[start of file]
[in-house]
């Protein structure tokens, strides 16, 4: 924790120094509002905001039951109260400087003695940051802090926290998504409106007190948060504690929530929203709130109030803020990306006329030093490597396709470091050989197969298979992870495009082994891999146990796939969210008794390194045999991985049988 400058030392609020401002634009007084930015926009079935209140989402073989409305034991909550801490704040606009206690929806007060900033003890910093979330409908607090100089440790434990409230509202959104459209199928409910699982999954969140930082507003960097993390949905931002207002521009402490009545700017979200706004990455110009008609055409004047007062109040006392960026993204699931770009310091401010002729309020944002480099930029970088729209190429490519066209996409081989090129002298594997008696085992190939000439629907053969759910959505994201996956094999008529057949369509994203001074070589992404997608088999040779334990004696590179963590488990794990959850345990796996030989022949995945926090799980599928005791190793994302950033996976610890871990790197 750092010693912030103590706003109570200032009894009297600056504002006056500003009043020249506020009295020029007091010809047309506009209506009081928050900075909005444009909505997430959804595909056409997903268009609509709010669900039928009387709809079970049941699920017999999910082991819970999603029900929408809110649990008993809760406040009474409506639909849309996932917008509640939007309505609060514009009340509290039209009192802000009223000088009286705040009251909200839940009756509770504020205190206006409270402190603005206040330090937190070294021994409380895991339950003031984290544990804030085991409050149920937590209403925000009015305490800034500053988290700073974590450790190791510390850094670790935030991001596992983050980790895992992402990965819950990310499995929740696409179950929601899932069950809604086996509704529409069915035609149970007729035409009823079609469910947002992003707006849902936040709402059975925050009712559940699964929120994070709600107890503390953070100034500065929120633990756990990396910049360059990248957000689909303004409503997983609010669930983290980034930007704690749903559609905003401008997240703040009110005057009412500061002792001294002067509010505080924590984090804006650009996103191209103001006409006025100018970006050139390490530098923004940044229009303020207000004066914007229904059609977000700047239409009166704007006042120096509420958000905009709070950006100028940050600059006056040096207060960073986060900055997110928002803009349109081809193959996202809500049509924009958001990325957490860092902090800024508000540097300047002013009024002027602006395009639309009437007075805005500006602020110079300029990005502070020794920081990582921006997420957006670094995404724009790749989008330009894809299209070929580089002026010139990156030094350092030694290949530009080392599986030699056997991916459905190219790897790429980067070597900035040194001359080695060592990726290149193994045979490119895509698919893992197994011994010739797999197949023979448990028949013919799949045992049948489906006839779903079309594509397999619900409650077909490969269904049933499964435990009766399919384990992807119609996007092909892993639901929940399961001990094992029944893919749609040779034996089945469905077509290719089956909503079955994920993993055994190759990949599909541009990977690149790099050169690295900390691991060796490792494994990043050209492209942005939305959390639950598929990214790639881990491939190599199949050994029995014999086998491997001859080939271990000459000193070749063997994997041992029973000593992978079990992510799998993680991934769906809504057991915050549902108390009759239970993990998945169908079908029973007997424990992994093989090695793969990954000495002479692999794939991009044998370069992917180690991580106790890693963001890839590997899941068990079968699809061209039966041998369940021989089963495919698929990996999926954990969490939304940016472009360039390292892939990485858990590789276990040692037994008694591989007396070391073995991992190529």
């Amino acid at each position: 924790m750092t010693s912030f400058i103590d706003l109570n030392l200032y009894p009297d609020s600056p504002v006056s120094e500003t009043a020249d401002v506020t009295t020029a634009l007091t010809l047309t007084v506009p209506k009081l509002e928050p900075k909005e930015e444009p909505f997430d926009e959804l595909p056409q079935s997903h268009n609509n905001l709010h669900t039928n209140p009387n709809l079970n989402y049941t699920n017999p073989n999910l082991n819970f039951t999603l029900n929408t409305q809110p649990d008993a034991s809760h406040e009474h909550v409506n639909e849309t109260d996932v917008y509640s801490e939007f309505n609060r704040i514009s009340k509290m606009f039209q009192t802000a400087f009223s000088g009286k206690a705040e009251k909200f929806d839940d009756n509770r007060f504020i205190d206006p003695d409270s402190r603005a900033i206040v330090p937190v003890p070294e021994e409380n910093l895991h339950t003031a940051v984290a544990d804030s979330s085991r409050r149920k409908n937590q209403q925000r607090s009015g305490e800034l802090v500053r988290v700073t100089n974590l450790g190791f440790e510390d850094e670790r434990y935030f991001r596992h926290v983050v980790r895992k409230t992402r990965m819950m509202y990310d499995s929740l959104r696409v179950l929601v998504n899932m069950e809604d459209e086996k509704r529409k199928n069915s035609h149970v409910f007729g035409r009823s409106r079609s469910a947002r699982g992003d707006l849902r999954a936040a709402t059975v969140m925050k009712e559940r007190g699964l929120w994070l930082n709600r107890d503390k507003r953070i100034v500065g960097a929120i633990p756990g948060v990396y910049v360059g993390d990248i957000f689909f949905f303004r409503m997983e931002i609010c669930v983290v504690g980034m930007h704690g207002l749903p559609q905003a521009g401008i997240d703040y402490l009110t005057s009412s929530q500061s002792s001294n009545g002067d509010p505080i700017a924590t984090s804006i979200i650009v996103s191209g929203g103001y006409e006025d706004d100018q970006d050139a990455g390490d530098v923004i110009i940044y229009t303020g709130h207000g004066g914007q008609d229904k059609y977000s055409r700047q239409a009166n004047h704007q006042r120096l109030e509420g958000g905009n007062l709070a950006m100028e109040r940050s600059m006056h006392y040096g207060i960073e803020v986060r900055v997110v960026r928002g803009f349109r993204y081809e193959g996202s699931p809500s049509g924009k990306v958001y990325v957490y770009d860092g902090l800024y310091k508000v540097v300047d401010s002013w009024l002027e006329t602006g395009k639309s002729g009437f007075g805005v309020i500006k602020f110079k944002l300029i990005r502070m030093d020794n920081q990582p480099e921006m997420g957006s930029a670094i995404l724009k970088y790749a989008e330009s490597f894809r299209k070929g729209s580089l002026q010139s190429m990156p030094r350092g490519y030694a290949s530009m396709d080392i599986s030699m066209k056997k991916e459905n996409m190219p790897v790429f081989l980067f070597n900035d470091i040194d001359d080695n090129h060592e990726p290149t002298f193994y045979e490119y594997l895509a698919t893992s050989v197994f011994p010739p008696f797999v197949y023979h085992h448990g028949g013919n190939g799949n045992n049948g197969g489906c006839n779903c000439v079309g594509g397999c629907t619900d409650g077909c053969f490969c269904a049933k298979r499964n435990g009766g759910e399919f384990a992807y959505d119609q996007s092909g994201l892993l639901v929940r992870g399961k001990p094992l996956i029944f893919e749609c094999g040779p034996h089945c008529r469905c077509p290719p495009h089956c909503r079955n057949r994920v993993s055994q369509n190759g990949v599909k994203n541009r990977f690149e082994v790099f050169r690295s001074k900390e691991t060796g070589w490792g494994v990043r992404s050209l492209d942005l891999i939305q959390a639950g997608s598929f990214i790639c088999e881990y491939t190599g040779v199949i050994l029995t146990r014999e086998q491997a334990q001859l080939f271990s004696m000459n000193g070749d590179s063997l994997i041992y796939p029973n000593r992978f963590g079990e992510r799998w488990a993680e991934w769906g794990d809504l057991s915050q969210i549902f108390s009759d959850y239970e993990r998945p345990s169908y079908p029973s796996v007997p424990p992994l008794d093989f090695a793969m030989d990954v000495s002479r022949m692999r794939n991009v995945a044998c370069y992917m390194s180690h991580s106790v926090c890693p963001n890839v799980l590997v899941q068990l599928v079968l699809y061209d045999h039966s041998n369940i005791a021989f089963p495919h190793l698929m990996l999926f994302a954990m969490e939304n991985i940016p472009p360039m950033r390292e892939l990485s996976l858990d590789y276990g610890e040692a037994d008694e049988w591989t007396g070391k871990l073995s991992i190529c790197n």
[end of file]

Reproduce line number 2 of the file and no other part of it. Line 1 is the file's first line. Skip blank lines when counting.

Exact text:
């Protein structure tokens, strides 16, 4: 924790120094509002905001039951109260400087003695940051802090926290998504409106007190948060504690929530929203709130109030803020990306006329030093490597396709470091050989197969298979992870495009082994891999146990796939969210008794390194045999991985049988 400058030392609020401002634009007084930015926009079935209140989402073989409305034991909550801490704040606009206690929806007060900033003890910093979330409908607090100089440790434990409230509202959104459209199928409910699982999954969140930082507003960097993390949905931002207002521009402490009545700017979200706004990455110009008609055409004047007062109040006392960026993204699931770009310091401010002729309020944002480099930029970088729209190429490519066209996409081989090129002298594997008696085992190939000439629907053969759910959505994201996956094999008529057949369509994203001074070589992404997608088999040779334990004696590179963590488990794990959850345990796996030989022949995945926090799980599928005791190793994302950033996976610890871990790197 750092010693912030103590706003109570200032009894009297600056504002006056500003009043020249506020009295020029007091010809047309506009209506009081928050900075909005444009909505997430959804595909056409997903268009609509709010669900039928009387709809079970049941699920017999999910082991819970999603029900929408809110649990008993809760406040009474409506639909849309996932917008509640939007309505609060514009009340509290039209009192802000009223000088009286705040009251909200839940009756509770504020205190206006409270402190603005206040330090937190070294021994409380895991339950003031984290544990804030085991409050149920937590209403925000009015305490800034500053988290700073974590450790190791510390850094670790935030991001596992983050980790895992992402990965819950990310499995929740696409179950929601899932069950809604086996509704529409069915035609149970007729035409009823079609469910947002992003707006849902936040709402059975925050009712559940699964929120994070709600107890503390953070100034500065929120633990756990990396910049360059990248957000689909303004409503997983609010669930983290980034930007704690749903559609905003401008997240703040009110005057009412500061002792001294002067509010505080924590984090804006650009996103191209103001006409006025100018970006050139390490530098923004940044229009303020207000004066914007229904059609977000700047239409009166704007006042120096509420958000905009709070950006100028940050600059006056040096207060960073986060900055997110928002803009349109081809193959996202809500049509924009958001990325957490860092902090800024508000540097300047002013009024002027602006395009639309009437007075805005500006602020110079300029990005502070020794920081990582921006997420957006670094995404724009790749989008330009894809299209070929580089002026010139990156030094350092030694290949530009080392599986030699056997991916459905190219790897790429980067070597900035040194001359080695060592990726290149193994045979490119895509698919893992197994011994010739797999197949023979448990028949013919799949045992049948489906006839779903079309594509397999619900409650077909490969269904049933499964435990009766399919384990992807119609996007092909892993639901929940399961001990094992029944893919749609040779034996089945469905077509290719089956909503079955994920993993055994190759990949599909541009990977690149790099050169690295900390691991060796490792494994990043050209492209942005939305959390639950598929990214790639881990491939190599199949050994029995014999086998491997001859080939271990000459000193070749063997994997041992029973000593992978079990992510799998993680991934769906809504057991915050549902108390009759239970993990998945169908079908029973007997424990992994093989090695793969990954000495002479692999794939991009044998370069992917180690991580106790890693963001890839590997899941068990079968699809061209039966041998369940021989089963495919698929990996999926954990969490939304940016472009360039390292892939990485858990590789276990040692037994008694591989007396070391073995991992190529």